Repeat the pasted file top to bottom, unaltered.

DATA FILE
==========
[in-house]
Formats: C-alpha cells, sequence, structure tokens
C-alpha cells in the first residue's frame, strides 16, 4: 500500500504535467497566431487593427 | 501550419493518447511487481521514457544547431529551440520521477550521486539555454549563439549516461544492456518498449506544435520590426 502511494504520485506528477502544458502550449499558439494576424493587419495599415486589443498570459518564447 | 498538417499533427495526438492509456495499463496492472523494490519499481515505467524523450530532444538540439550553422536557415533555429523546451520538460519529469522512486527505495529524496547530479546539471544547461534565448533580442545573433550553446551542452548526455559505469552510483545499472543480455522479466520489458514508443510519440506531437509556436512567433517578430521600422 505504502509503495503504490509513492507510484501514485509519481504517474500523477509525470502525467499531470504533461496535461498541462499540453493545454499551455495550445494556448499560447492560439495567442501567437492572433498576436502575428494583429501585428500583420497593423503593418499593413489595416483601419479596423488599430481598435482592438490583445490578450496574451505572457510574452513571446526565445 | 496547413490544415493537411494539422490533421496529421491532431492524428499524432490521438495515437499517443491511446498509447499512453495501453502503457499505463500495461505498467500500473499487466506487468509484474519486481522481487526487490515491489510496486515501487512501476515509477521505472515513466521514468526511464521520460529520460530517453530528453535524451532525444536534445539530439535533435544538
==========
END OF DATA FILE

[in-house]
Formats: C-alpha cells, sequence, structure tokens
C-alpha cells in the first residue's frame, strides 16, 4: 500500500504535467497566431487593427 | 501550419493518447511487481521514457544547431529551440520521477550521486539555454549563439549516461544492456518498449506544435520590426 502511494504520485506528477502544458502550449499558439494576424493587419495599415486589443498570459518564447 | 498538417499533427495526438492509456495499463496492472523494490519499481515505467524523450530532444538540439550553422536557415533555429523546451520538460519529469522512486527505495529524496547530479546539471544547461534565448533580442545573433550553446551542452548526455559505469552510483545499472543480455522479466520489458514508443510519440506531437509556436512567433517578430521600422 505504502509503495503504490509513492507510484501514485509519481504517474500523477509525470502525467499531470504533461496535461498541462499540453493545454499551455495550445494556448499560447492560439495567442501567437492572433498576436502575428494583429501585428500583420497593423503593418499593413489595416483601419479596423488599430481598435482592438490583445490578450496574451505572457510574452513571446526565445 | 496547413490544415493537411494539422490533421496529421491532431492524428499524432490521438495515437499517443491511446498509447499512453495501453502503457499505463500495461505498467500500473499487466506487468509484474519486481522481487526487490515491489510496486515501487512501476515509477521505472515513466521514468526511464521520460529520460530517453530528453535524451532525444536534445539530439535533435544538